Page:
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generics

ujjawal rohra
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Joined: Mar 20, 2010
Posts: 105
Thanks Devaka for yesterdays Ans. but I cant really understand the scopes very well.
I am pretty confused on these syntaxes
I have a new question regarding same topic

why do the following code segments dont compile





AND

while l1=l2 is OK


SCJP 6
Devaka Cooray
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Joined: Jul 29, 2008
Posts: 3112
    
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ujjawal rohra wrote:...yesterdays Ans.

Please UseRealWords

With reference to the link I pointed to you, yesterday...
The generic type <? extends B> of the reference means, the generic type of the object can be either B, or anything which extends B. For example, if 'C' is a sub class of 'B', we can use...


While the compiler doesn't know that exact runtime type (B or C or whatever that extends B...), it doesn't allow you to pass anything to the add() method here - because the object you passed to the add method should be in the bound of the runtime type. Please read that article again, and think the wise-versa of using 'super'.


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Larry Olson
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Joined: Feb 03, 2009
Posts: 142
import java.util.*;



The answer is simple and two fold. Generics are only enforced during compile time by the java compiler and can't be enforced during runtime by the JVM. Repeat with me Generics only provide compile time safety, Generics only provide compile time safety . So why doesn't the JVM provide run-time checks on Generic code? The reason is in order to make the Generics code compatible with legacy non-Generic code prior to Java 1.5 so that both could potentially inter-operate and not to break all legacy code. The 2nd reason why the add() above isn't allowed is because wildcards in generic types, namely <? extends B> provides polymorphism in generics and that comes with a price.

During compile time, the java compiler will check to make sure that the generic type you specify within the angled brackets <....> is compatible to what is assigned to it. So in the above case, it can check that <B> is indeed compatible with <? extends B>. So the compiler is happy with it. But ls.add(new C()), even though is a valid one (i.e. ArrayList<B> can contain an object of type C() in it), the problem with that operation is that the add operation is a run-time operation done by JVM and the JVM during run-time cannot check to make sure that the object you are trying to add to ArrayList<B> is indeed of type B. The natural question is why not? OK, this is the most important concept you need to burn into your brain: The reason JVM can't enforce a run-time check on the object being added to the ArrayList<B> ls, is because the JVM at run-time doesn't know that ls is only supposed to contain objects of type <B>. Why not? It is because of Type Erasure. What is Type Erasure? Once the compiler compiles the code and enforces all the compile time checks, it simply removes the Generic type information within the angled brackets and makes the byte code as if there were no Generics at all. Why? This is to make things compatible with the legacy non-generic code and not to break the non-generic code that has been written. So due to type erasure, the jvm doesn't know anything about the type being added and it can't throw a run-time exception if you try to add an in-compatible type. Since this can't be done, this operation of trying to add() to a Generic type code that is of type say ArrayList<? extends B> is considered UNSAFE and it won't be allowed by the compiler.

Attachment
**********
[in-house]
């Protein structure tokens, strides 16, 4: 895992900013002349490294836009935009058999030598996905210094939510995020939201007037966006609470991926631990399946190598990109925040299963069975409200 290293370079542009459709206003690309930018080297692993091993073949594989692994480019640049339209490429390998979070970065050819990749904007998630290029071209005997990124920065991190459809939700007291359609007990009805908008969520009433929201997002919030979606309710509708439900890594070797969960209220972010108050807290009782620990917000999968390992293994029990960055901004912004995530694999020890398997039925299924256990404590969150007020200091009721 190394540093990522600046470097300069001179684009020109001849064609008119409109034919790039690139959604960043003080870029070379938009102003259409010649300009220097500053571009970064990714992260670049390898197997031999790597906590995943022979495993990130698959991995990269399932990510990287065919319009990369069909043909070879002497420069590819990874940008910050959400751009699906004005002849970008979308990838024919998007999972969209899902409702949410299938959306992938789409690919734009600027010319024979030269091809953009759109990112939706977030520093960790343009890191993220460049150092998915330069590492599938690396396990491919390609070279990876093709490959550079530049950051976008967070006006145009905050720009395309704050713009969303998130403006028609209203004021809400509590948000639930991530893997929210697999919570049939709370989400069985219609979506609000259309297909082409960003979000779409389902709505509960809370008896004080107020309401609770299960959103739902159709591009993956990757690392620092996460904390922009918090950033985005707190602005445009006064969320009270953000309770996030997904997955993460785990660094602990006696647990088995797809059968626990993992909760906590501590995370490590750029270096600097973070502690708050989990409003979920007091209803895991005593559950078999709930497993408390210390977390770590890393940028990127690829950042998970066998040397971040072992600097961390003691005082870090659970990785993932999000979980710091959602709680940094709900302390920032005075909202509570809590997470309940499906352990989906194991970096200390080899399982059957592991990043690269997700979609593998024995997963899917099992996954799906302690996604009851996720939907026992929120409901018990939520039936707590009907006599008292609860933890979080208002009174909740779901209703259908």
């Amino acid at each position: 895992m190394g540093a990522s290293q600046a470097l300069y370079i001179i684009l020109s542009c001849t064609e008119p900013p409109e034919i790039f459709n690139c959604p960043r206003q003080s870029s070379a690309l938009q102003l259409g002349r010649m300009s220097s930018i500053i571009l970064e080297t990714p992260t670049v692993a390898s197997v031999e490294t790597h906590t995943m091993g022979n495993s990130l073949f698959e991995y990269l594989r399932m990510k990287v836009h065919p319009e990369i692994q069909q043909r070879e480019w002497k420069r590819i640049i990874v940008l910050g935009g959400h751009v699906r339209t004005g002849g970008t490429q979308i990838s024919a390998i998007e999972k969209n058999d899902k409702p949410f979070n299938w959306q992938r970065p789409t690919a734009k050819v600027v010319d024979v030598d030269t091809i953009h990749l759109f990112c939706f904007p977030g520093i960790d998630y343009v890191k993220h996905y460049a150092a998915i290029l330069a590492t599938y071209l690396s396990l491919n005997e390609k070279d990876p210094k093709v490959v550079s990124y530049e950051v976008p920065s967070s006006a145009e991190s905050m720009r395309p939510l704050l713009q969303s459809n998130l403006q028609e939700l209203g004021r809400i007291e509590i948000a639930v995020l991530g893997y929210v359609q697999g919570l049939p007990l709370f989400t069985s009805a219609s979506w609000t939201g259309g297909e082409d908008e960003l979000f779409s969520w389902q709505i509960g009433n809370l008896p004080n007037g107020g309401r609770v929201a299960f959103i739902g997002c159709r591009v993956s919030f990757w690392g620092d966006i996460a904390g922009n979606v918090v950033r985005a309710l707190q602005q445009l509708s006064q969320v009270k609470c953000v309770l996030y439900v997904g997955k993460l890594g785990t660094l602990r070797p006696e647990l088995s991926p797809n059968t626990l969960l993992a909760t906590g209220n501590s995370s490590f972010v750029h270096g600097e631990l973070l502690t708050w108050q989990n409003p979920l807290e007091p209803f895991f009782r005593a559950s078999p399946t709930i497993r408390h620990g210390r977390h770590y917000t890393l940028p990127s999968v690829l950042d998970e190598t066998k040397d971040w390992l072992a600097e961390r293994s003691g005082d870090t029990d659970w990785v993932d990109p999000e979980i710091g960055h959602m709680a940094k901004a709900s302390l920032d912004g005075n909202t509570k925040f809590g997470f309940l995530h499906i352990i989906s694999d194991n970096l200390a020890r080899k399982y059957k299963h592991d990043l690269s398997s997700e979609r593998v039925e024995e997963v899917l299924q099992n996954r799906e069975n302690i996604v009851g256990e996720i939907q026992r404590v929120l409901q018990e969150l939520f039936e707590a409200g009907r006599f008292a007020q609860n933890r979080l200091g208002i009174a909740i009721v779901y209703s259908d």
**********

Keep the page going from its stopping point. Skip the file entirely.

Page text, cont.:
But if you had declared your List as
List<B> ls = new ArrayList<B>();, then obviously you can do
ls.add(new B());

becuase this time the compiler knows for sure that only B types could be allowed to be added. So it can make sure that anything added using the add() method is compatible or it can throw an error. So add() is considered safe. But in the previous case, the compiler does know that anything of type B could be allowed to be added, but the problem is with <? extends B>, which means any type of B could be added to ls. The compiler has no way of knowing what types of B exist out there or could show up in the future and it considers add() potentially unsafe in this polymorphic context and WON'T allow this UNSAFE operation.

But if you use <? super B> then it will allow ls.add(new B()), because the compiler does know what are the super types of B and it can safely allow add() operations since it can enforce compile time checks, but it can't possibly know what could be the potential sub-types of B and can't allow add() when using <? extends B>.



This simply works because of the polymorphic nature of wildcard types in generics. Above you are using polymorphic reference types. L2 is any sub-type of Object <? extends Object> is the same as <?>, which means any other generic type will fit into it....I mean anything. So you can assign any other generic reference to List<? extends Object>. But the reverse is not true. In your code try doing L1 = L2 and it won't work, since you can go the other way around i.e. <? super Number> is not of type <? extends Object>, but <? extends Object> is of type <? super Number>. Is that clear?

Hope that helps. If anyone has corrections or have something more to add, feel free.
 
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